Sunday, 25 August 2013

Doctor Who 1.5: The Legacy of Peter Cushing

As Doctor Who fans hold their breath in expectation while the 12th incarnation of the Doctor prepares to make his big entrance, I'd like to spend a moment reflecting on the one I've  always seen as the forgotten Doctor. No I'm not talking about Hideyo Amamoto who played an identically named villain in the 1967 movie "King Kong Escapes.'  I'm actually talking about the second actor to play the good TARDIS dweller, Peter Cushing.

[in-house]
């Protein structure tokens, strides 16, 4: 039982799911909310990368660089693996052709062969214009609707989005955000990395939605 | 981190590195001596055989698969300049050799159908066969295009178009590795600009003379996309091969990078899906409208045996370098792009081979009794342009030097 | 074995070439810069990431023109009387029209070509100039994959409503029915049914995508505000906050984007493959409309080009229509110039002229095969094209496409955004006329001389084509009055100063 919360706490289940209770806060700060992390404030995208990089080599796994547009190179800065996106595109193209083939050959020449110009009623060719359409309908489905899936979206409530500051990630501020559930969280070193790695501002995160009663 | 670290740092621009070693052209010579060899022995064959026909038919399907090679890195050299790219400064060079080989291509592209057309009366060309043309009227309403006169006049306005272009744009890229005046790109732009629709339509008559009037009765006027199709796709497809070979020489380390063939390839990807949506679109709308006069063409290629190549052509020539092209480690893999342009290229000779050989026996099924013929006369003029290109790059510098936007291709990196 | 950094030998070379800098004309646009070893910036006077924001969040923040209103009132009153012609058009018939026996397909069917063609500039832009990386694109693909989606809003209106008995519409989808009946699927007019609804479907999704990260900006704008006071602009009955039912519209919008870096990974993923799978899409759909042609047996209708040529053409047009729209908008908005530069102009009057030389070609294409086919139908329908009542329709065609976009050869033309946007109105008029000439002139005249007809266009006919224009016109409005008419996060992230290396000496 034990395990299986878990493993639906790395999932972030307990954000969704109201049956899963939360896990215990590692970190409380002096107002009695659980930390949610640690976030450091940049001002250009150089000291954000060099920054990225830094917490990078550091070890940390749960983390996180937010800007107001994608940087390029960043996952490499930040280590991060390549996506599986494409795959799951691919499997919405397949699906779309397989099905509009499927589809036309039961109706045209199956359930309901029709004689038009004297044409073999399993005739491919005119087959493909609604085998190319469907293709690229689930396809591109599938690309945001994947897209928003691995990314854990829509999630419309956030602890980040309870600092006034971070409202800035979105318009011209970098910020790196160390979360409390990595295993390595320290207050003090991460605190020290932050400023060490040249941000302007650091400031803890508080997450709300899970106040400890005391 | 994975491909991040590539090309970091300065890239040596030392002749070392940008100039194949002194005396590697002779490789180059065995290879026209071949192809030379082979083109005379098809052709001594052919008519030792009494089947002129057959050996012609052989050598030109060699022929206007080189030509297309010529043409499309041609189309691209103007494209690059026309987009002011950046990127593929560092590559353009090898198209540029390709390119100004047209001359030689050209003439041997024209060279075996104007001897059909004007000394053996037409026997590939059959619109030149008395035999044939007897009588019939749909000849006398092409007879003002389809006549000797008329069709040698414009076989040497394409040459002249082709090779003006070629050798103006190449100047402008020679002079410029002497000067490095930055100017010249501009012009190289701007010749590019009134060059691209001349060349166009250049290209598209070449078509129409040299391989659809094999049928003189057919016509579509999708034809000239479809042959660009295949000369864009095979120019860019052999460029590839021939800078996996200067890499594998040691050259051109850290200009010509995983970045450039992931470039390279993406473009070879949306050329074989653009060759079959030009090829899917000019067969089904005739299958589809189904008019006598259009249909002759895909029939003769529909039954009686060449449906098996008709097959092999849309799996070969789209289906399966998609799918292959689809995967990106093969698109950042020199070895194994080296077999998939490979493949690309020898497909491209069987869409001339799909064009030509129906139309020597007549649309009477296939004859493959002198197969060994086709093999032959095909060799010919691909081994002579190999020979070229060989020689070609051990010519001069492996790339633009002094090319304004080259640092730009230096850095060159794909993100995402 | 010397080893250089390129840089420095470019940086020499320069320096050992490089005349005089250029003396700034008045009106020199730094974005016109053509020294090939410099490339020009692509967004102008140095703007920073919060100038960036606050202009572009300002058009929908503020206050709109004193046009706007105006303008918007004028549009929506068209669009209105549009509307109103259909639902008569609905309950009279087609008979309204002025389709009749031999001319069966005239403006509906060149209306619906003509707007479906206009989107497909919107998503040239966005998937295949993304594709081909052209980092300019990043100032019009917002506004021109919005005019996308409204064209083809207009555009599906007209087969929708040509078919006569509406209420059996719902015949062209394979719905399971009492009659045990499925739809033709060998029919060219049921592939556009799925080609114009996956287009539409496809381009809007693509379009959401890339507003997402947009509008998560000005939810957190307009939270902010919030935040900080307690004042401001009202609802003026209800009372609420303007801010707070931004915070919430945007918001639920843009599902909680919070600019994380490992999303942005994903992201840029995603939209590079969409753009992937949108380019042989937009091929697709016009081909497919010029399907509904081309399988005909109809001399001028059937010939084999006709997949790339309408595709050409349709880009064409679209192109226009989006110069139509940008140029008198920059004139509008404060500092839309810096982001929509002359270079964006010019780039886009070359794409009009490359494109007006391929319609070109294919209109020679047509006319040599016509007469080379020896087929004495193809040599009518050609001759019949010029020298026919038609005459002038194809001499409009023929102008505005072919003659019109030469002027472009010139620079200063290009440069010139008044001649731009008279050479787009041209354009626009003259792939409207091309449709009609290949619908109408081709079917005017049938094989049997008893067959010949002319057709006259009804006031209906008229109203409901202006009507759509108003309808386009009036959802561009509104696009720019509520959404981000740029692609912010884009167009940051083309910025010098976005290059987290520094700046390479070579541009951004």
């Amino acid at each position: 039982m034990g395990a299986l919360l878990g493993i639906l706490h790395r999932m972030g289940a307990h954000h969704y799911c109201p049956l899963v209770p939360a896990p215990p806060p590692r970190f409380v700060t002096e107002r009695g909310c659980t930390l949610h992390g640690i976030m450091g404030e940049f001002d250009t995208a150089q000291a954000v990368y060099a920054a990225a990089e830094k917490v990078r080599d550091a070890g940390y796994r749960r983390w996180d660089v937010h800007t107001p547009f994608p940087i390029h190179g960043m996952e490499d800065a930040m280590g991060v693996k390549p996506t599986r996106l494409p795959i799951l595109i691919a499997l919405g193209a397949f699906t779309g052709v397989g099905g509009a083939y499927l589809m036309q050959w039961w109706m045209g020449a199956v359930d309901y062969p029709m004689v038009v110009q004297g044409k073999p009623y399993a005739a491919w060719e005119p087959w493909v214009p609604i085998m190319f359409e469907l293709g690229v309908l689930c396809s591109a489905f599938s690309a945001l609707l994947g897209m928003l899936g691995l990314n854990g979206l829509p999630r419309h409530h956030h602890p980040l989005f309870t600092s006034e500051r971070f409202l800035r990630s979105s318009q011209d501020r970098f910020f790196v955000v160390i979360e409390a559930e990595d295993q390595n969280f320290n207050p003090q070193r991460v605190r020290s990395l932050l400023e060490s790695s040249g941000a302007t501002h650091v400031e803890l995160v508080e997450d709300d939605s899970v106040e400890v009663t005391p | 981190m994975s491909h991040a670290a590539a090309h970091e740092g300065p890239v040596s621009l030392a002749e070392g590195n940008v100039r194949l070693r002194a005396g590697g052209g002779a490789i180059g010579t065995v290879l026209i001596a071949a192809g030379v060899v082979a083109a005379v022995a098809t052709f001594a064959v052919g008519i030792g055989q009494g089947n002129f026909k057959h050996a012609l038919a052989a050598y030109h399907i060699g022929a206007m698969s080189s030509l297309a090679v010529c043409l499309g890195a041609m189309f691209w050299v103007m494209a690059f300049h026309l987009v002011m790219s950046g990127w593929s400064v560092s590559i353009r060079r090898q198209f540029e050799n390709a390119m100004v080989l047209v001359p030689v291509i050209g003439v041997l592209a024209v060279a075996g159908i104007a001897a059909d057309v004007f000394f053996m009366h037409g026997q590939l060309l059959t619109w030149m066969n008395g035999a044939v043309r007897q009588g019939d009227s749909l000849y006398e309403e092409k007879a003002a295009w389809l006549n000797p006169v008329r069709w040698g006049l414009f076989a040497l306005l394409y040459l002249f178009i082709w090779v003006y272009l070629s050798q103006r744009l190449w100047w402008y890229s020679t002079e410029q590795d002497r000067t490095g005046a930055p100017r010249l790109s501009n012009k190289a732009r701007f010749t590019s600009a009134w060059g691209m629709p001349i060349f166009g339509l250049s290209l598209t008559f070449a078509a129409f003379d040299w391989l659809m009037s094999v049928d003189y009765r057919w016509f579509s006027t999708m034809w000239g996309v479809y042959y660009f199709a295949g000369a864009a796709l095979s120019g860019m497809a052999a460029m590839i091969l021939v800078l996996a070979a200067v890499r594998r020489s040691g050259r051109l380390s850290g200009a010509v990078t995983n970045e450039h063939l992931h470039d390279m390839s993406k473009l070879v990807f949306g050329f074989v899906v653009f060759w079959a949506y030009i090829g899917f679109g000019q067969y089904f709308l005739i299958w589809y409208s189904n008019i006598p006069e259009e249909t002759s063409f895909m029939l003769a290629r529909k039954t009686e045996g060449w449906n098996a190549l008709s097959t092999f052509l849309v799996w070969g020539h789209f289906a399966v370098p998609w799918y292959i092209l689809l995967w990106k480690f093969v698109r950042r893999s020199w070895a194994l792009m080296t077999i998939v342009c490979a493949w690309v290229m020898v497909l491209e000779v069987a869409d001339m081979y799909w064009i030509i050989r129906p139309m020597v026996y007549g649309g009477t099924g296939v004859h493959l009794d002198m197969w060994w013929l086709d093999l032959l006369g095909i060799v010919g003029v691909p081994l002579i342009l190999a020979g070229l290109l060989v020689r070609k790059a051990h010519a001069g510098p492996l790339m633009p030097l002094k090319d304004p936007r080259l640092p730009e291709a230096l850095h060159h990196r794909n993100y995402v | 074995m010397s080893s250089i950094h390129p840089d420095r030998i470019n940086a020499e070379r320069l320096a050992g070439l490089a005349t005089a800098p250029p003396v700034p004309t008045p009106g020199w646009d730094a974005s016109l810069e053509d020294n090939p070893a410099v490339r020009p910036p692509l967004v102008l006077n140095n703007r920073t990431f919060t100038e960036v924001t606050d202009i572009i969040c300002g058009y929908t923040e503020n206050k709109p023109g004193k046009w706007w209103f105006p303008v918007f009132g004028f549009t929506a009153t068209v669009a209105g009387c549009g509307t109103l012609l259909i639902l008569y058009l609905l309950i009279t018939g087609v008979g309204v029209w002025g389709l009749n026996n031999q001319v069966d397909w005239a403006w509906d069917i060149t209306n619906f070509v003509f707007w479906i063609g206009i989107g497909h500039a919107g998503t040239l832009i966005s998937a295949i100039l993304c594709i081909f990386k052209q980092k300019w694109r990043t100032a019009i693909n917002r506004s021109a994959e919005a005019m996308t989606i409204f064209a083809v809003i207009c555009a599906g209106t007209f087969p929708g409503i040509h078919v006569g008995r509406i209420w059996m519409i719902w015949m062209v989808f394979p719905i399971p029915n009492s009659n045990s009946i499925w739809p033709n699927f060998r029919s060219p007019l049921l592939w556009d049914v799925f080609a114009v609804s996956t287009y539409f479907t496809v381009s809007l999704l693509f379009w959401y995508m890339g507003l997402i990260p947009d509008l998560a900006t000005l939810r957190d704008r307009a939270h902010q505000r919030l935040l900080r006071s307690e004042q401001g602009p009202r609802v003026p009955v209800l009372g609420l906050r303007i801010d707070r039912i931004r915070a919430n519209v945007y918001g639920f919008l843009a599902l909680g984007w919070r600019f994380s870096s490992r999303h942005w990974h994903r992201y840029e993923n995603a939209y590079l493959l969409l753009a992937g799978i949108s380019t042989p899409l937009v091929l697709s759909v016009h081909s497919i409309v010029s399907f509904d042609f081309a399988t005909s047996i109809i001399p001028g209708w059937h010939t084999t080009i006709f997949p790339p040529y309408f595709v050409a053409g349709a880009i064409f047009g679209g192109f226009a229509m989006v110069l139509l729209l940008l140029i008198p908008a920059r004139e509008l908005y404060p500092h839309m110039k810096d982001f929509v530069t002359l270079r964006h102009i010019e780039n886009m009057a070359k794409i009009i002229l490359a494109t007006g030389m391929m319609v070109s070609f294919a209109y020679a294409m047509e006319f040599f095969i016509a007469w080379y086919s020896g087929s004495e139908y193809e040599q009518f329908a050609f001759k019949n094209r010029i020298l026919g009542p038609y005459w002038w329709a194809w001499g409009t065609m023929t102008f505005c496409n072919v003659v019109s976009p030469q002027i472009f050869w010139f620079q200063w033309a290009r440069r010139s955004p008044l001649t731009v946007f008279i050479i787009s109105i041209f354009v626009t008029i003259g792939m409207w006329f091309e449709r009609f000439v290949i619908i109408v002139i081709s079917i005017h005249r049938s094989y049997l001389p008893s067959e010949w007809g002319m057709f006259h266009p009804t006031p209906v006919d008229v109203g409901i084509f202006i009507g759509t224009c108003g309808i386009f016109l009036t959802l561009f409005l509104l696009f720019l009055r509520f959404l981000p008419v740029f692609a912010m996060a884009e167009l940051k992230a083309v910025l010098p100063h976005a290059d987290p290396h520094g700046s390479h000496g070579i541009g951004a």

In 1965 the first Dalek TV story was adapted for the big screen as Doctor Who and the Daleks, which was followed by an adaption of the second Dalek story, Daleks: Invasion Earth 2150 AD in 1966. To make the movie more accessible to international audiences unfamiliar with the show, popular British film actor Peter Cushing was chosen to play the role of Doctor Who. Famous for playing Baron Frankenstein, Van Helsing, Sherlock Holmes and many other wonderful characters, he brought a Doctor to the screen that was an extension of warm grandfatherly figure that the initially antagonistic television Doctor, played by William Hartnell, had evolved into.